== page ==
The 25-year-old has responded in sterling fashion on the field, contributing 15 goals on his way to being crowned Championship Player of the Year.
“It has been the best thing I have seen in football, to come all the way from England to the funeral,” he said in December.
“It means a lot for me and my family and I will never forget it.”
Brighton have also dealt with the absence of defender Connor Goldson, who had heart surgery after routine cardiac screening discovered a defect in December.
“Obviously there have been things the whole season that have brought us even closer together, but we’re a close group anyway no matter what happens,” the 24-year-old told BBC Sussex.
“That’s why we’re always here for each other. Obviously things happen in life, and what happened with Anthony’s dad was a sad moment for him.
“With me this year, obviously I wasn’t needed, but we all pulled together, we’re all a team.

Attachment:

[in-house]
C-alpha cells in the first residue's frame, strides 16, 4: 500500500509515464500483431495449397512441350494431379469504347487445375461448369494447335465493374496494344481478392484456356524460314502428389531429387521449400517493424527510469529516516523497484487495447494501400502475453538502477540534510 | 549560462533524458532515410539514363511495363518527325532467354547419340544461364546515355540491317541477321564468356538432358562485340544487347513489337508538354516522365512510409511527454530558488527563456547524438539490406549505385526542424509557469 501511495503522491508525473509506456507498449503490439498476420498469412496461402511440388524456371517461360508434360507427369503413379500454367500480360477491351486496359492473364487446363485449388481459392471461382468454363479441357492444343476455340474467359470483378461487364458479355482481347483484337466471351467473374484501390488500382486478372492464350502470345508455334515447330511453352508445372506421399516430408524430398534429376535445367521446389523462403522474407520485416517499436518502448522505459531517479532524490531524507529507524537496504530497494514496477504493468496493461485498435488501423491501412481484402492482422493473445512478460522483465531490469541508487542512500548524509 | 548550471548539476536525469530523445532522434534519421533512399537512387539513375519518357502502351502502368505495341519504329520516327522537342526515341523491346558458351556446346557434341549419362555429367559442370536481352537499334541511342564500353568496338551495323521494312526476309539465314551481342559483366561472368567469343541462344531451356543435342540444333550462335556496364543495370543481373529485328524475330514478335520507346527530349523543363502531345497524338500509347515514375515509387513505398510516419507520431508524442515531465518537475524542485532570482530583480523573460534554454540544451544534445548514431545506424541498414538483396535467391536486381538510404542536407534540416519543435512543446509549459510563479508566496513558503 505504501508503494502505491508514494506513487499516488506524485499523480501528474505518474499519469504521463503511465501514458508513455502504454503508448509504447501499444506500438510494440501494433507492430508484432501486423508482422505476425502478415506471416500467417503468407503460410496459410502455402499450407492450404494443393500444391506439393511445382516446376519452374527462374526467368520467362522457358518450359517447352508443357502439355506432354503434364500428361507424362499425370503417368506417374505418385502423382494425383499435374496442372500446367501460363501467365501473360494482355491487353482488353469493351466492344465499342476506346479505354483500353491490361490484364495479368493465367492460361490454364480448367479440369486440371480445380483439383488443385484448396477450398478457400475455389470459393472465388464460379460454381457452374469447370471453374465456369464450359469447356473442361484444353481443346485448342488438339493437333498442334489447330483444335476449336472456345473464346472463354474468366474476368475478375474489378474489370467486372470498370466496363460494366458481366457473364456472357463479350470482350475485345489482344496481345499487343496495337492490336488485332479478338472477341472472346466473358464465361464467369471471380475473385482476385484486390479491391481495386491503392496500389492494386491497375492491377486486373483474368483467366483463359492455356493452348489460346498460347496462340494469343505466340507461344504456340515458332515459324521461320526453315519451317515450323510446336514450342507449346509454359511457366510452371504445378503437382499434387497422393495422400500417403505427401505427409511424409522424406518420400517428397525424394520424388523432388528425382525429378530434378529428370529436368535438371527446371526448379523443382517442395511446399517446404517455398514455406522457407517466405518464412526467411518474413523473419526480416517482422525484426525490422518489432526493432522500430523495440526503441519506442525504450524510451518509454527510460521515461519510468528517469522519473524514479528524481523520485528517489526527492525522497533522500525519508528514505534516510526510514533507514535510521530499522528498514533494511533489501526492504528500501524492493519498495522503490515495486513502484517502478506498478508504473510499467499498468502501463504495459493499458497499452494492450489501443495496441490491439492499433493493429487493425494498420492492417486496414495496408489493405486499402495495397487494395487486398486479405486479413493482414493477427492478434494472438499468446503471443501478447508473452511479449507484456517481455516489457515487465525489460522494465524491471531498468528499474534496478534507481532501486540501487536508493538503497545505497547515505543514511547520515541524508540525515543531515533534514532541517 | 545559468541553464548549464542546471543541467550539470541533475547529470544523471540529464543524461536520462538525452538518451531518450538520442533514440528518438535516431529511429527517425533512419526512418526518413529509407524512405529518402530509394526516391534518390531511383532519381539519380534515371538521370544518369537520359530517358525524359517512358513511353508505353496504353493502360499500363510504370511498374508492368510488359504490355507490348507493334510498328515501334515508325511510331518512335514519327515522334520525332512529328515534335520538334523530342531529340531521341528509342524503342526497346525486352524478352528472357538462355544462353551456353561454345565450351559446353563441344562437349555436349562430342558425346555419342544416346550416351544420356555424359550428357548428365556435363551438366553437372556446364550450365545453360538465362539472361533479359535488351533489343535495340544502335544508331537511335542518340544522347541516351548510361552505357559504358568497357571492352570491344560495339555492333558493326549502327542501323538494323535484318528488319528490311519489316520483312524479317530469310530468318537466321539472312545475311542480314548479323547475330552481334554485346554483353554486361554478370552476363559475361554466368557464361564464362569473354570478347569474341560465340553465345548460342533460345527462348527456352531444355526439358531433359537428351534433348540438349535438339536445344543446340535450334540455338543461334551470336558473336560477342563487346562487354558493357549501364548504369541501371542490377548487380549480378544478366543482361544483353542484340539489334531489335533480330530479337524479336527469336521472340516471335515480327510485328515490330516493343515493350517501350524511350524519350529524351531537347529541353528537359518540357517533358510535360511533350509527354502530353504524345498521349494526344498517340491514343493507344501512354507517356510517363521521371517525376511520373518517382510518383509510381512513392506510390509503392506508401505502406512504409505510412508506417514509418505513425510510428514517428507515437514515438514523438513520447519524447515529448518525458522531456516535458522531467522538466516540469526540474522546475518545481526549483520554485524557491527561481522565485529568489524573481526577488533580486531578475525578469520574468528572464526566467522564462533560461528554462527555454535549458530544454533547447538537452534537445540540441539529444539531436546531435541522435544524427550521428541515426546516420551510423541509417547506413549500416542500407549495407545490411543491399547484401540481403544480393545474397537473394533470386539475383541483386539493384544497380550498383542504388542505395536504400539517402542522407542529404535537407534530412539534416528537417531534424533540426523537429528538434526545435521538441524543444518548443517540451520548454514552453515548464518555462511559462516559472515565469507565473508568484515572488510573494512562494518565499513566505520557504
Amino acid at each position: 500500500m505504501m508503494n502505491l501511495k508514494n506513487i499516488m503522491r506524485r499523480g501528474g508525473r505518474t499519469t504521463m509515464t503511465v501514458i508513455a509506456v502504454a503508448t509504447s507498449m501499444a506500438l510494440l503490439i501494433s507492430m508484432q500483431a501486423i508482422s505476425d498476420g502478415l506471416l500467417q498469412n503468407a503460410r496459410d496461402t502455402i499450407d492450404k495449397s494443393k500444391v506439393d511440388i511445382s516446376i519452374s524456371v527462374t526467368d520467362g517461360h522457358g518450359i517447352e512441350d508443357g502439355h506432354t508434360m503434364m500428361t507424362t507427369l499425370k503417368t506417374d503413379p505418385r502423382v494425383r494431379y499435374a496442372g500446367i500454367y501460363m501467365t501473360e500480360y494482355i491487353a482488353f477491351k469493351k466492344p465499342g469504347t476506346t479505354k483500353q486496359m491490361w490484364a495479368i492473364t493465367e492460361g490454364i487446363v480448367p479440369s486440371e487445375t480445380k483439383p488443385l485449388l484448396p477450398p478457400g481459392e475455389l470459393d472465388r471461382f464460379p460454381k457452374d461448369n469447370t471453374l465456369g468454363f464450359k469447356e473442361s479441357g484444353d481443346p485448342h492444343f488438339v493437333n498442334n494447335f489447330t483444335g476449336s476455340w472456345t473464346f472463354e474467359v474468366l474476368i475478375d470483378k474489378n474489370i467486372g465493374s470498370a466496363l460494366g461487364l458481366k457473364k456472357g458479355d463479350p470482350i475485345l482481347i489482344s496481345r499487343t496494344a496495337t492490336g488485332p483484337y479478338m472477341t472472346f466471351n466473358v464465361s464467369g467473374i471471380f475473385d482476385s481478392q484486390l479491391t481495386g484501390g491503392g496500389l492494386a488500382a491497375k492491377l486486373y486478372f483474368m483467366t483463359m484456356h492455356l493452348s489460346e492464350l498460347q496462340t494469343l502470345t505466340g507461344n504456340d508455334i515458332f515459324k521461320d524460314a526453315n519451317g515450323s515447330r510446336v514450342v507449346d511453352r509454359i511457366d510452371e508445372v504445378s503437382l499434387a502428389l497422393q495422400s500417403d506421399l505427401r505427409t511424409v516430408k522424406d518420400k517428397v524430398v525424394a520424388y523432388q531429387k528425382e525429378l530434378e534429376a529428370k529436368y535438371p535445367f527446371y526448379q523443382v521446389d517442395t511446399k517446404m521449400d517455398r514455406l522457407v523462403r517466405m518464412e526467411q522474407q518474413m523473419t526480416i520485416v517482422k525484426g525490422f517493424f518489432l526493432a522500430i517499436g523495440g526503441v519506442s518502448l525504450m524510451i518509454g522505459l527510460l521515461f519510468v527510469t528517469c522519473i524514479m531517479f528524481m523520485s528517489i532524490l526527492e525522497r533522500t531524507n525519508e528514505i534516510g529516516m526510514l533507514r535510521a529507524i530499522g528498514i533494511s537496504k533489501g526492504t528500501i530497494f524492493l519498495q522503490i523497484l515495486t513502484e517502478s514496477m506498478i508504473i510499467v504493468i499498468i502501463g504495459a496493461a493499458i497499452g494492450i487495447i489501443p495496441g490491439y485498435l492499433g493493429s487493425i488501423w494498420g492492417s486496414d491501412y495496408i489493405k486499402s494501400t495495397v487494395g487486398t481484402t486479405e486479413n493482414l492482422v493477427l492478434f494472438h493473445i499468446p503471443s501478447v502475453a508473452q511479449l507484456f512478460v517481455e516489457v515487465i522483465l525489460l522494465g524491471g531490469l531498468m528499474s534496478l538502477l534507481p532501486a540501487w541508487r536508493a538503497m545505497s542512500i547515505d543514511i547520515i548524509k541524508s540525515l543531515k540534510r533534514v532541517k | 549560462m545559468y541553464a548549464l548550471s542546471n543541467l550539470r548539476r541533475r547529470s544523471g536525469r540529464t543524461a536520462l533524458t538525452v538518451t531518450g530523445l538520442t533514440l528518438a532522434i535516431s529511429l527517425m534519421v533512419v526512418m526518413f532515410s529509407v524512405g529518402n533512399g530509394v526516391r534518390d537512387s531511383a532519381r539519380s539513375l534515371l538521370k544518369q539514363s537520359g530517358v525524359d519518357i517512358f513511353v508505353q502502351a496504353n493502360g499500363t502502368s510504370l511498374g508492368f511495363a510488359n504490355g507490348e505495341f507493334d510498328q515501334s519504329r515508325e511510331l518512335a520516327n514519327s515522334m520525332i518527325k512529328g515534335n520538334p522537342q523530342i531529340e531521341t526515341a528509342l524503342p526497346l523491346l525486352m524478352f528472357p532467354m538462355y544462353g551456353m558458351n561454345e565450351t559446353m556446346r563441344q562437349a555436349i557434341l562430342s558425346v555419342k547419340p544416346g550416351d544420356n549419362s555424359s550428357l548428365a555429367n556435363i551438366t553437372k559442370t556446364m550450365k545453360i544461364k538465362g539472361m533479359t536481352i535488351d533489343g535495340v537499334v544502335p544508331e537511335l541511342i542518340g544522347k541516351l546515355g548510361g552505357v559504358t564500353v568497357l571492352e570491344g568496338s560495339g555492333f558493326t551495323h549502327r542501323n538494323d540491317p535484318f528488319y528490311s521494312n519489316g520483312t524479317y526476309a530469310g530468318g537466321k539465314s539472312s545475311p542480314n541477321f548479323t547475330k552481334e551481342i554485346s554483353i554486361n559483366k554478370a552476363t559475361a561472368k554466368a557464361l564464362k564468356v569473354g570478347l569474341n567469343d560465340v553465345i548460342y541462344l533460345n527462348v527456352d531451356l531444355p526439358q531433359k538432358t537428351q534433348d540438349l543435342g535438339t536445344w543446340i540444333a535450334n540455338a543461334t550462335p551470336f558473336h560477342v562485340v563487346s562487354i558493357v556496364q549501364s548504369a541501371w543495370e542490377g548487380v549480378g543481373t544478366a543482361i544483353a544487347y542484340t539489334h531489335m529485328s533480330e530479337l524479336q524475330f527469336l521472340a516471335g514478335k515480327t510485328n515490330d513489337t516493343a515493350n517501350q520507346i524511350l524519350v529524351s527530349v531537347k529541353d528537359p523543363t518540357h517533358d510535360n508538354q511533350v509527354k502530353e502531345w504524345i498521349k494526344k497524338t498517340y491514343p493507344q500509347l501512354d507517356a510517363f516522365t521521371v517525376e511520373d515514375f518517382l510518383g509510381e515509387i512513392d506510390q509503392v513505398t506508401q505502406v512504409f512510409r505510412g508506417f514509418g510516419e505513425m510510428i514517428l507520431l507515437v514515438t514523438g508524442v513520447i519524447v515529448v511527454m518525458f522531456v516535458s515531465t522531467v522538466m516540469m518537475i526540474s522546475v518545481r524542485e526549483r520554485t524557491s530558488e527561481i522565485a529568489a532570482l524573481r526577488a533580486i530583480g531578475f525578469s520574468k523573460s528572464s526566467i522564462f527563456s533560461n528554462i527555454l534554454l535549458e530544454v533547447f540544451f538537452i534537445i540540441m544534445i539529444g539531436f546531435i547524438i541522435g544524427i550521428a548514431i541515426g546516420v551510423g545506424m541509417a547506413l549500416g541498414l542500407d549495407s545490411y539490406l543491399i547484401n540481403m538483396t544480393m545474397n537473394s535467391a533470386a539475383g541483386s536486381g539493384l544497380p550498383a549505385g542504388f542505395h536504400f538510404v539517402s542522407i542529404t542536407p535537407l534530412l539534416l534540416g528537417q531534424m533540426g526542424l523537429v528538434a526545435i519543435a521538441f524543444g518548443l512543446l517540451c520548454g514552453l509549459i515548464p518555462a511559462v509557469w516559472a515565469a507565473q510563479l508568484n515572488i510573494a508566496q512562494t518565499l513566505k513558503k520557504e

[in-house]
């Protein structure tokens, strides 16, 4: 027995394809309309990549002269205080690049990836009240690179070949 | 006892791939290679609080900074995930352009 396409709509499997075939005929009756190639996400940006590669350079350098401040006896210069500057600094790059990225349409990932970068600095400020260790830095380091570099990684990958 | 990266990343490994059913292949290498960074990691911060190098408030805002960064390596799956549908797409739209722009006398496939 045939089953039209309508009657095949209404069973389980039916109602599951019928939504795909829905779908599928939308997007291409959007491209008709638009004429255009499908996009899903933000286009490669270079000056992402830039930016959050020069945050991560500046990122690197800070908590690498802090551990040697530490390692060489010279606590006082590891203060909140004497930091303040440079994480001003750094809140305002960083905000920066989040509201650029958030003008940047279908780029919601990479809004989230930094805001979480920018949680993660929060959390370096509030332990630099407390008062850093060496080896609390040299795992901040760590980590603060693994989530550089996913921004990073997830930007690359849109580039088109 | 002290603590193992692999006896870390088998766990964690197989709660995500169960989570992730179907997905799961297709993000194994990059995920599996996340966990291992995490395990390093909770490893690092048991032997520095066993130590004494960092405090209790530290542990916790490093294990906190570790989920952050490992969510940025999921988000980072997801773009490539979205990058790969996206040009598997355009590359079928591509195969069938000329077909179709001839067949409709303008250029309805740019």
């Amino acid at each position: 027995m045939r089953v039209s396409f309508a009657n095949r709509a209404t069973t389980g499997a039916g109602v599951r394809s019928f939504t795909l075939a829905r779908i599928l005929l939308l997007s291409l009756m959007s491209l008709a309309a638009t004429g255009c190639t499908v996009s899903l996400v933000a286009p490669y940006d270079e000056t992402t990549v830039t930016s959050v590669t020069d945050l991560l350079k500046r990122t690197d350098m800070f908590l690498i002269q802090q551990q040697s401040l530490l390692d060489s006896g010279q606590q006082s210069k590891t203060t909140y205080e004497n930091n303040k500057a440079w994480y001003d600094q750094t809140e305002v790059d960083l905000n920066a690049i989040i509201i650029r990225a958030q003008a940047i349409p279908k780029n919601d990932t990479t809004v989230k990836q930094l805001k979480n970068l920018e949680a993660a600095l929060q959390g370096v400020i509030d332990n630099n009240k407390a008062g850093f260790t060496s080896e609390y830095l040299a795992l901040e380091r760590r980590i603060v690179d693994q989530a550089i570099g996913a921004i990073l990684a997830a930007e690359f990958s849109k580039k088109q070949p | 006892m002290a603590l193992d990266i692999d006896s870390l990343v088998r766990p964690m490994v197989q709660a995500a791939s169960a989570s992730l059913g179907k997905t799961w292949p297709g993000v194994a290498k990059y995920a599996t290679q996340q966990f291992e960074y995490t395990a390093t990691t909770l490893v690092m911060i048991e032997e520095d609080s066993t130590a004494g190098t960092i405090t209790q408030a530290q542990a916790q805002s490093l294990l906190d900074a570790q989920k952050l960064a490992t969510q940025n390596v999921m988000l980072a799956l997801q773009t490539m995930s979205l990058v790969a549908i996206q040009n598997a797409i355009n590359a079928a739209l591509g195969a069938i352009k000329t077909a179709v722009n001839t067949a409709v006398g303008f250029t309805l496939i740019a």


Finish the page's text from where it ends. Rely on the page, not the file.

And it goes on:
“We’re all a team of friends and that’s what gets us to where we are.”
‘They’re a club that will push on’
While securing the Championship title with victory at Carrow Road on Friday is the immediate aim, Hughton and Bloom can now start preparing for life in the top tier.
While some teams might look to splash the cash in pursuit of Premier League survival, Hughton appears to favour a more cautious approach.
“The only way to do it is to recruit sensibly, to not put the club in a position where you’re going well above your means,” he told BBC Radio 5 live.
“There is a huge gap between what you need to pay for players in the Championship and the fees that are demanded for Premier League players.
“What we’ve got to do is to try to make sure that we get that balance right.”
Now, only four months from starting their Premier League campaign, 20 years on from being on the brink of disaster, where do the club go from here?
“The great thing for them is that because of the new training ground, and because of the actual ground, they are ready and set up for the Premier League,” said Lawrenson, a former Brighton player.
“So if they can just survive, in inverted commas, that first season in the Premier League, I do think they’re a club that will push on from there.”